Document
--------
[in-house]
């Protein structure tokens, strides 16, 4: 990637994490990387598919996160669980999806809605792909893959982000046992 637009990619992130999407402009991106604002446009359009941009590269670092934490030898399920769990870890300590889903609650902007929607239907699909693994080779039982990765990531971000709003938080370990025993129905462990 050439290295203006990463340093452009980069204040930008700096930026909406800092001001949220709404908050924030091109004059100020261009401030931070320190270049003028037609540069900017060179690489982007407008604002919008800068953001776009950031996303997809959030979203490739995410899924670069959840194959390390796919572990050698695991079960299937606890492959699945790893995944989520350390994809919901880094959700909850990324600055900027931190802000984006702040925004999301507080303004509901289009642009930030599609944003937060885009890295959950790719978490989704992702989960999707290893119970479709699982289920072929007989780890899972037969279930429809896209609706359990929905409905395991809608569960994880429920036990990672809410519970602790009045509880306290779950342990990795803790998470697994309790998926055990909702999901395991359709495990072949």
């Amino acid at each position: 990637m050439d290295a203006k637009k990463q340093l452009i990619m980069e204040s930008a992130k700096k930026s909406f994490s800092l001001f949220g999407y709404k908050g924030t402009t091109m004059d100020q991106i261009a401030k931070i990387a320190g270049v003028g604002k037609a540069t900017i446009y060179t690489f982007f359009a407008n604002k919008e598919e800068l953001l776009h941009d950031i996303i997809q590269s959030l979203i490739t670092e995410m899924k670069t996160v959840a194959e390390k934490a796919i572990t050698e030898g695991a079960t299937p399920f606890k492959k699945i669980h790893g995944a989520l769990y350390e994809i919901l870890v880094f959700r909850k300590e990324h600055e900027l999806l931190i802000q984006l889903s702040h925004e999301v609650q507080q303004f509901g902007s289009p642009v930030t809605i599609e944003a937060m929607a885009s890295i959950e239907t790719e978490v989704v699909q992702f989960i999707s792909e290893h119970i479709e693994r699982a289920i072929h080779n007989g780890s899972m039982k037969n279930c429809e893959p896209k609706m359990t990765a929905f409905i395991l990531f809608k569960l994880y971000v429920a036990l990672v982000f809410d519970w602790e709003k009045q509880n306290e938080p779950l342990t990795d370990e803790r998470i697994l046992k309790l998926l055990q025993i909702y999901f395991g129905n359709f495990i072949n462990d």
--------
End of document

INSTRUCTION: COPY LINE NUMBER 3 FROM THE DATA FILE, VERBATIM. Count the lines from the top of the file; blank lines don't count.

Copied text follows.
């Amino acid at each position: 990637m050439d290295a203006k637009k990463q340093l452009i990619m980069e204040s930008a992130k700096k930026s909406f994490s800092l001001f949220g999407y709404k908050g924030t402009t091109m004059d100020q991106i261009a401030k931070i990387a320190g270049v003028g604002k037609a540069t900017i446009y060179t690489f982007f359009a407008n604002k919008e598919e800068l953001l776009h941009d950031i996303i997809q590269s959030l979203i490739t670092e995410m899924k670069t996160v959840a194959e390390k934490a796919i572990t050698e030898g695991a079960t299937p399920f606890k492959k699945i669980h790893g995944a989520l769990y350390e994809i919901l870890v880094f959700r909850k300590e990324h600055e900027l999806l931190i802000q984006l889903s702040h925004e999301v609650q507080q303004f509901g902007s289009p642009v930030t809605i599609e944003a937060m929607a885009s890295i959950e239907t790719e978490v989704v699909q992702f989960i999707s792909e290893h119970i479709e693994r699982a289920i072929h080779n007989g780890s899972m039982k037969n279930c429809e893959p896209k609706m359990t990765a929905f409905i395991l990531f809608k569960l994880y971000v429920a036990l990672v982000f809410d519970w602790e709003k009045q509880n306290e938080p779950l342990t990795d370990e803790r998470i697994l046992k309790l998926l055990q025993i909702y999901f395991g129905n359709f495990i072949n462990d």